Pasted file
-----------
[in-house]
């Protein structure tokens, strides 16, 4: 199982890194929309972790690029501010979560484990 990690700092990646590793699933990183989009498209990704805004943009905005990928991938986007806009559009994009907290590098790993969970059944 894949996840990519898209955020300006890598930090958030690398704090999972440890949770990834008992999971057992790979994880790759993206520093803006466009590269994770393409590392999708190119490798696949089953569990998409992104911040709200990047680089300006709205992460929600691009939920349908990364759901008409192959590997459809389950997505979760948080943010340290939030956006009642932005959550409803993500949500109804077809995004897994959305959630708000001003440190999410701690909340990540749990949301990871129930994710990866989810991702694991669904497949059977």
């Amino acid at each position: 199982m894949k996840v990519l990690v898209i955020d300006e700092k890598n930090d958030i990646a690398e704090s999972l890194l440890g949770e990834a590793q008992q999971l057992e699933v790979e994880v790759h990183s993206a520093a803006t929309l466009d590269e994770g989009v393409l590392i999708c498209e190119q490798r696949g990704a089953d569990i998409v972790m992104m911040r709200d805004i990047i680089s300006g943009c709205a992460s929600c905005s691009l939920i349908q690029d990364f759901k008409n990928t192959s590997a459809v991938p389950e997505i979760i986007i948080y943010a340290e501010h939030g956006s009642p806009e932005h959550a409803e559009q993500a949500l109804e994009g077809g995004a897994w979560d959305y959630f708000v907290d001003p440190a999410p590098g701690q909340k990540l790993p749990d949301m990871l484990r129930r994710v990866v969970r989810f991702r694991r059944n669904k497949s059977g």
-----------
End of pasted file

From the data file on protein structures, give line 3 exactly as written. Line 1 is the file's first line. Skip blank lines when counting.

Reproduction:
């Amino acid at each position: 199982m894949k996840v990519l990690v898209i955020d300006e700092k890598n930090d958030i990646a690398e704090s999972l890194l440890g949770e990834a590793q008992q999971l057992e699933v790979e994880v790759h990183s993206a520093a803006t929309l466009d590269e994770g989009v393409l590392i999708c498209e190119q490798r696949g990704a089953d569990i998409v972790m992104m911040r709200d805004i990047i680089s300006g943009c709205a992460s929600c905005s691009l939920i349908q690029d990364f759901k008409n990928t192959s590997a459809v991938p389950e997505i979760i986007i948080y943010a340290e501010h939030g956006s009642p806009e932005h959550a409803e559009q993500a949500l109804e994009g077809g995004a897994w979560d959305y959630f708000v907290d001003p440190a999410p590098g701690q909340k990540l790993p749990d949301m990871l484990r129930r994710v990866v969970r989810f991702r694991r059944n669904k497949s059977g």